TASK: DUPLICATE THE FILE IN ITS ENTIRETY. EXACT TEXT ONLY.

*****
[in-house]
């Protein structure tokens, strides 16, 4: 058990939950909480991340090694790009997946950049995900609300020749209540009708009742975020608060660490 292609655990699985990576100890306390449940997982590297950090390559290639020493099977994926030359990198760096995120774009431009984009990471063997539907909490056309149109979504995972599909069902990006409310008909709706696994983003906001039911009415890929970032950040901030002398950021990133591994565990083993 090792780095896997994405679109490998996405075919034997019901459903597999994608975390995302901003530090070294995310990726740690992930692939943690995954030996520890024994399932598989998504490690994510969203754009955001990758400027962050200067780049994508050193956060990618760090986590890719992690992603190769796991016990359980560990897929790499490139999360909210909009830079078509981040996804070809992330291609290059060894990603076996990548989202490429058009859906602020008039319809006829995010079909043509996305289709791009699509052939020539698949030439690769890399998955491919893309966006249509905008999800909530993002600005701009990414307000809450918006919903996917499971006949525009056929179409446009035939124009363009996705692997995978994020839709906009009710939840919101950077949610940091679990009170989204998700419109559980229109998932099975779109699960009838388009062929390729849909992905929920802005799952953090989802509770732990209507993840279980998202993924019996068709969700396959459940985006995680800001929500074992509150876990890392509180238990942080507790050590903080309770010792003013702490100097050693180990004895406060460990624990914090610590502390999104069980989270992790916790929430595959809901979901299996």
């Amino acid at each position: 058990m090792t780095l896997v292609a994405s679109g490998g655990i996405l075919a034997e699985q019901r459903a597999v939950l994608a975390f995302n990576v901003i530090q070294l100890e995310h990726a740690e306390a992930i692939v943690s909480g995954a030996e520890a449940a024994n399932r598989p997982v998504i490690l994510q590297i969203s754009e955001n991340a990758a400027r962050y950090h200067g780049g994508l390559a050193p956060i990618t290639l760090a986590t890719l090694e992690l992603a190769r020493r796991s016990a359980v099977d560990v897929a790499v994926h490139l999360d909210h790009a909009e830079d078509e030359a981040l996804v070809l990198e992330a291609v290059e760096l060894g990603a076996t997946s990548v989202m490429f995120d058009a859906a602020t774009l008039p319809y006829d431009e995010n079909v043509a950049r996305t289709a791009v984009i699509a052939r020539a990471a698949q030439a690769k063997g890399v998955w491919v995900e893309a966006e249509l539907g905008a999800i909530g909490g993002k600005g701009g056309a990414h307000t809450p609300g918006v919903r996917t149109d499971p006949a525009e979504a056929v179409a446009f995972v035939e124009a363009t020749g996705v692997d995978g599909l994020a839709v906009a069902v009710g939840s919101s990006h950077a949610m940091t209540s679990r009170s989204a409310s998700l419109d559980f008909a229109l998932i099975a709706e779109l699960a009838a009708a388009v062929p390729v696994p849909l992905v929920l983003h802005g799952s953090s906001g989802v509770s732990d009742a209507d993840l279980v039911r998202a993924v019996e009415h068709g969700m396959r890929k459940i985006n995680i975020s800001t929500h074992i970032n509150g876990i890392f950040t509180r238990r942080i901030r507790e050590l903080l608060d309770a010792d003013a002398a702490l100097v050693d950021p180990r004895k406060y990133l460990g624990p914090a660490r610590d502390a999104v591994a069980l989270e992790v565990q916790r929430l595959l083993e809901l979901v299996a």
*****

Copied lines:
[in-house]
């Protein structure tokens, strides 16, 4: 058990939950909480991340090694790009997946950049995900609300020749209540009708009742975020608060660490 292609655990699985990576100890306390449940997982590297950090390559290639020493099977994926030359990198760096995120774009431009984009990471063997539907909490056309149109979504995972599909069902990006409310008909709706696994983003906001039911009415890929970032950040901030002398950021990133591994565990083993 090792780095896997994405679109490998996405075919034997019901459903597999994608975390995302901003530090070294995310990726740690992930692939943690995954030996520890024994399932598989998504490690994510969203754009955001990758400027962050200067780049994508050193956060990618760090986590890719992690992603190769796991016990359980560990897929790499490139999360909210909009830079078509981040996804070809992330291609290059060894990603076996990548989202490429058009859906602020008039319809006829995010079909043509996305289709791009699509052939020539698949030439690769890399998955491919893309966006249509905008999800909530993002600005701009990414307000809450918006919903996917499971006949525009056929179409446009035939124009363009996705692997995978994020839709906009009710939840919101950077949610940091679990009170989204998700419109559980229109998932099975779109699960009838388009062929390729849909992905929920802005799952953090989802509770732990209507993840279980998202993924019996068709969700396959459940985006995680800001929500074992509150876990890392509180238990942080507790050590903080309770010792003013702490100097050693180990004895406060460990624990914090610590502390999104069980989270992790916790929430595959809901979901299996």
């Amino acid at each position: 058990m090792t780095l896997v292609a994405s679109g490998g655990i996405l075919a034997e699985q019901r459903a597999v939950l994608a975390f995302n990576v901003i530090q070294l100890e995310h990726a740690e306390a992930i692939v943690s909480g995954a030996e520890a449940a024994n399932r598989p997982v998504i490690l994510q590297i969203s754009e955001n991340a990758a400027r962050y950090h200067g780049g994508l390559a050193p956060i990618t290639l760090a986590t890719l090694e992690l992603a190769r020493r796991s016990a359980v099977d560990v897929a790499v994926h490139l999360d909210h790009a909009e830079d078509e030359a981040l996804v070809l990198e992330a291609v290059e760096l060894g990603a076996t997946s990548v989202m490429f995120d058009a859906a602020t774009l008039p319809y006829d431009e995010n079909v043509a950049r996305t289709a791009v984009i699509a052939r020539a990471a698949q030439a690769k063997g890399v998955w491919v995900e893309a966006e249509l539907g905008a999800i909530g909490g993002k600005g701009g056309a990414h307000t809450p609300g918006v919903r996917t149109d499971p006949a525009e979504a056929v179409a446009f995972v035939e124009a363009t020749g996705v692997d995978g599909l994020a839709v906009a069902v009710g939840s919101s990006h950077a949610m940091t209540s679990r009170s989204a409310s998700l419109d559980f008909a229109l998932i099975a709706e779109l699960a009838a009708a388009v062929p390729v696994p849909l992905v929920l983003h802005g799952s953090s906001g989802v509770s732990d009742a209507d993840l279980v039911r998202a993924v019996e009415h068709g969700m396959r890929k459940i985006n995680i975020s800001t929500h074992i970032n509150g876990i890392f950040t509180r238990r942080i901030r507790e050590l903080l608060d309770a010792d003013a002398a702490l100097v050693d950021p180990r004895k406060y990133l460990g624990p914090a660490r610590d502390a999104v591994a069980l989270e992790v565990q916790r929430l595959l083993e809901l979901v299996a």